Cleveland Police Demand Apology For Andrew Hawkins’ Protest Of Rice And Crawford Deaths

The union for the Cleveland police demanded an apology from Cleveland Browns wide receiver Andrew Hawkins after he walked onto the field with a t-shirt that read “Justice for Tamir Rice and John Crawford” over his jersey.

Rice was the 12-year-old who Cleveland police shot in November after they received calls that he was playing with a toy gun in a park near his home; Crawford was killed by police in August in an Ohio Walmart while holding an air gun. Both were black.

TYT video.


2 thoughts on “Cleveland Police Demand Apology For Andrew Hawkins’ Protest Of Rice And Crawford Deaths

  1. The police union guy made an issue about “…if a policeman tells you to do something, you better do it,” suggesting if you didn’t comply,. lethal force was justifiable, regardless of the “crime” or suspicions they had about a person they detained for any reason.

    Hawkins noted that when black men have “the talk” with their sons, that’s what they tell them: don’t resist police orders, comply, do what they say. Hawkins then noted even when black men (or boys mistaken for men) do comply they still get shot, and he named examples. He noted he wasn’t trying to be anti-police, just wanted to voice his fears, to protest unfairness in the justice system and police behavior toward blacks, men in particular, in this country.

    He was in near-tears talking about his fear that his son might suffer the same fate as Tamir Rice some day, and how that fear guided his decision to wear the protest shirt that day.

    The union guy was upset that anyone would question the shootings, which a grand jury judged “justified” in the Crawford episode and some other authority (I don’t recall the Rice justification) judged “justified” in the Rice episode,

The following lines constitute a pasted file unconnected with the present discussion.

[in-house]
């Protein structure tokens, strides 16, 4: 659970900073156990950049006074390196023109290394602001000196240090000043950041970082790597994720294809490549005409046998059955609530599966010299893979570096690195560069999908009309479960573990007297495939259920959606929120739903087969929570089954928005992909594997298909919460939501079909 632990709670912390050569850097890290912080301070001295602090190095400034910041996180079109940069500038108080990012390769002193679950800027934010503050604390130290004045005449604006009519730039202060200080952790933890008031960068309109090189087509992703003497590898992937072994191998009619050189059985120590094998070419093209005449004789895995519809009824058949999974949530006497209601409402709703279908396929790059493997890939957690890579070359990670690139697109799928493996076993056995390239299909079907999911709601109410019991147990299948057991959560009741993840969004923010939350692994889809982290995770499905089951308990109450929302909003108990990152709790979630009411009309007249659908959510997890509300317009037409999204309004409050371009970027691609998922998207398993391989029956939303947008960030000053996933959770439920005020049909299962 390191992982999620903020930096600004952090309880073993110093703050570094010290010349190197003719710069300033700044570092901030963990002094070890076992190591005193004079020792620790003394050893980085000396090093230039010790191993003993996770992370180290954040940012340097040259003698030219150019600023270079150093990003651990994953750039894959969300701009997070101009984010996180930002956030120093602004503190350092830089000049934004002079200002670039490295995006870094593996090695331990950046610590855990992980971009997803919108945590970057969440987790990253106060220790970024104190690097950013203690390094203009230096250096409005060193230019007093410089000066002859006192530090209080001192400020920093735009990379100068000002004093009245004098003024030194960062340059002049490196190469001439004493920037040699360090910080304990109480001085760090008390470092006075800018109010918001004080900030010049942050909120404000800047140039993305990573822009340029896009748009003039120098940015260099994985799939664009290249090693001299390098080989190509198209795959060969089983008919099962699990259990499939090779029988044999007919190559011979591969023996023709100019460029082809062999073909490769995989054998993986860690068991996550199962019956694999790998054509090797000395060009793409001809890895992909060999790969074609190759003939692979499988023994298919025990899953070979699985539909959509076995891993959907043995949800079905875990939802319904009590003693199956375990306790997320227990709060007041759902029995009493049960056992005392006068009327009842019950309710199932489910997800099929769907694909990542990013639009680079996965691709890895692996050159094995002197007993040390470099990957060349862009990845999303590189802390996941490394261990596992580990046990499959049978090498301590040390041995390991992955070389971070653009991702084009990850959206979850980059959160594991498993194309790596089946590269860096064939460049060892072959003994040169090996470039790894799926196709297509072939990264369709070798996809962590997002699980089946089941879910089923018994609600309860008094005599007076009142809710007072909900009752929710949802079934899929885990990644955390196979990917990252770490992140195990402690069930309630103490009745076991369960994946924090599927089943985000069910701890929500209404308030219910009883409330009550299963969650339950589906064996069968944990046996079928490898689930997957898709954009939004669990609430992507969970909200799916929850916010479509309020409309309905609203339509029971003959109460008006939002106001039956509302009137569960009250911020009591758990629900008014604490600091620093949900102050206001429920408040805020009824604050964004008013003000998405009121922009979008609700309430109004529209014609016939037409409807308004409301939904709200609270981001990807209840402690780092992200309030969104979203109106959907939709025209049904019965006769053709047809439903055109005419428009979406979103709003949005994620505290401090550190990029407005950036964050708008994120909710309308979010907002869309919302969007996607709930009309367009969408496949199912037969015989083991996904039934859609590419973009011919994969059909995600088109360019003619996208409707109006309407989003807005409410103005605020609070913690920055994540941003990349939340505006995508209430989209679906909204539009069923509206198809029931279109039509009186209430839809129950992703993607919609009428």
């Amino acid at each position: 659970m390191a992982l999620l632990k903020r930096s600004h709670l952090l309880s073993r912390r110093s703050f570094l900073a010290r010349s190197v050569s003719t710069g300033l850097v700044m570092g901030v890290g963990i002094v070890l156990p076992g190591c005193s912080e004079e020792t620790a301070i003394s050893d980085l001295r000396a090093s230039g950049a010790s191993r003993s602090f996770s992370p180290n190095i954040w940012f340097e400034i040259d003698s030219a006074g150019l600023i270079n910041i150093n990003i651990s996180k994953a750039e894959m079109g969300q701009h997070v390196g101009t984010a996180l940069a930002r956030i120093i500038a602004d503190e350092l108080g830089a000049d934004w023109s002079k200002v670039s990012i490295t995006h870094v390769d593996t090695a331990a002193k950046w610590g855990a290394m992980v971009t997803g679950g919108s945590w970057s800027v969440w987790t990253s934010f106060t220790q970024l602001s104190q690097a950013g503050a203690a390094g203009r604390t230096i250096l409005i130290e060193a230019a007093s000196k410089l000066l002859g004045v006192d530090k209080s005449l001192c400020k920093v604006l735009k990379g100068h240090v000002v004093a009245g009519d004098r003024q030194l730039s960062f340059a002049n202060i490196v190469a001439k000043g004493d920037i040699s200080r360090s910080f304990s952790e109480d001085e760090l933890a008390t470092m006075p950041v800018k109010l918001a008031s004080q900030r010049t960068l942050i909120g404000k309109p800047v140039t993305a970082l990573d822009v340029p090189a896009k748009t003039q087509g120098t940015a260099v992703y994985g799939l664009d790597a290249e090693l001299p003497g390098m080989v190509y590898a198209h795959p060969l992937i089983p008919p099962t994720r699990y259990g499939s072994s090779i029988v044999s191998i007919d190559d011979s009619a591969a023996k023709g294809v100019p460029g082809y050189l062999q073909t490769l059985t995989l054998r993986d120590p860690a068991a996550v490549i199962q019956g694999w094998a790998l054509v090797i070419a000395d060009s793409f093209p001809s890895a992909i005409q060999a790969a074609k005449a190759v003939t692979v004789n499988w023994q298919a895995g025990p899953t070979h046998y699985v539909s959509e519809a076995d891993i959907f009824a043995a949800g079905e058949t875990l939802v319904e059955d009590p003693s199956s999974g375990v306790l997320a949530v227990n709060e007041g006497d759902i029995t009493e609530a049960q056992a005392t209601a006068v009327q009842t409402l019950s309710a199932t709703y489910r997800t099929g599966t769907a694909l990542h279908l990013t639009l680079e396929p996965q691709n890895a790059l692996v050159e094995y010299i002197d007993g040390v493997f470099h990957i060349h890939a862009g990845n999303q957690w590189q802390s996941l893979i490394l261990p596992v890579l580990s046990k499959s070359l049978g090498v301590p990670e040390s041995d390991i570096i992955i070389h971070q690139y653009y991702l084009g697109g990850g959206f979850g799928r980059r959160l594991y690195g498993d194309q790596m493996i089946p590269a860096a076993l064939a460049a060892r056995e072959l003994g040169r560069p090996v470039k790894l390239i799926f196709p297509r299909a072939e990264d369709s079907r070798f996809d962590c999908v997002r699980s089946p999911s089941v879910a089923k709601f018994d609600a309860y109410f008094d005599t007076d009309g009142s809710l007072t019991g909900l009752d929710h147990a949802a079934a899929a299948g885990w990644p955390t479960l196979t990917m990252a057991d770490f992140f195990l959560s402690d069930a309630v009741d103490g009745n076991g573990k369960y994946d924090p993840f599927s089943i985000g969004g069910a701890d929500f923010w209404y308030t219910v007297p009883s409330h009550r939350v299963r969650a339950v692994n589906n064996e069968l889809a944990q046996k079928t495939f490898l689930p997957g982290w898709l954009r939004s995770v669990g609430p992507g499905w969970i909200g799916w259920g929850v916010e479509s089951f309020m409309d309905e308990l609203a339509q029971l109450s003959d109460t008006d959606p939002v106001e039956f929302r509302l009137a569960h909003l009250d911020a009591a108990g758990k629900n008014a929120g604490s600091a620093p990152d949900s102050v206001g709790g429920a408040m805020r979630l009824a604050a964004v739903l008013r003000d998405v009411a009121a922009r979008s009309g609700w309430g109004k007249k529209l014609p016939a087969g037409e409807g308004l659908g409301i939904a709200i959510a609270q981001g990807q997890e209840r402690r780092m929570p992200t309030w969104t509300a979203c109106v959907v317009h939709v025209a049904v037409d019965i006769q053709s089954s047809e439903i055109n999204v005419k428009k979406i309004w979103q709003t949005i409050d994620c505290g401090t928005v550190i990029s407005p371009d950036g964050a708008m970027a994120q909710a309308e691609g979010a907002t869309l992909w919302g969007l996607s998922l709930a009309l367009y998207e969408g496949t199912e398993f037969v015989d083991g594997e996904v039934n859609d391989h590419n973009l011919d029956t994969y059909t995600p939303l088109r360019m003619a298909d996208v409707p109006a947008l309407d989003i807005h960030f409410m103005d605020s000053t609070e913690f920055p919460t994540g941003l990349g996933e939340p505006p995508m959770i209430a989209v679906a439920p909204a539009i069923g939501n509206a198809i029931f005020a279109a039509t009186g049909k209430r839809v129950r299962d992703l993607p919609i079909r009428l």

never mind that in both instances, the videos showed over-reaction to non-threatening behavior by the victims.

    The union guy’s remark that the Cleveland police provide security at Browns games prompted the interviewer to ask if that meant that if Hawkins failed to apologize, the Cleveland police would provide less security. The union guy hemmed and hawed and said of course it wouldn’t change the level of service the police gave, but you got the idea that it did register with him that Hawkins was within his Constitutional rights to express his opinion, even in this way and that perhaps the police needed to be more circumspect about how they operate in Cleveland and across the country.

    The Cleveland police, in particular, might give pause considering the Department of Justice is starting its second investigation of that department for just this sort of business toward minorities in the city.

    As the son of a policeman, I know they can think of themselves as infallible in the execution of their jobs, but a good officer learns to be circumspect and open-minded to other people’s point of view. I think the union guy failed in this respect, no matter how sincere his concern.

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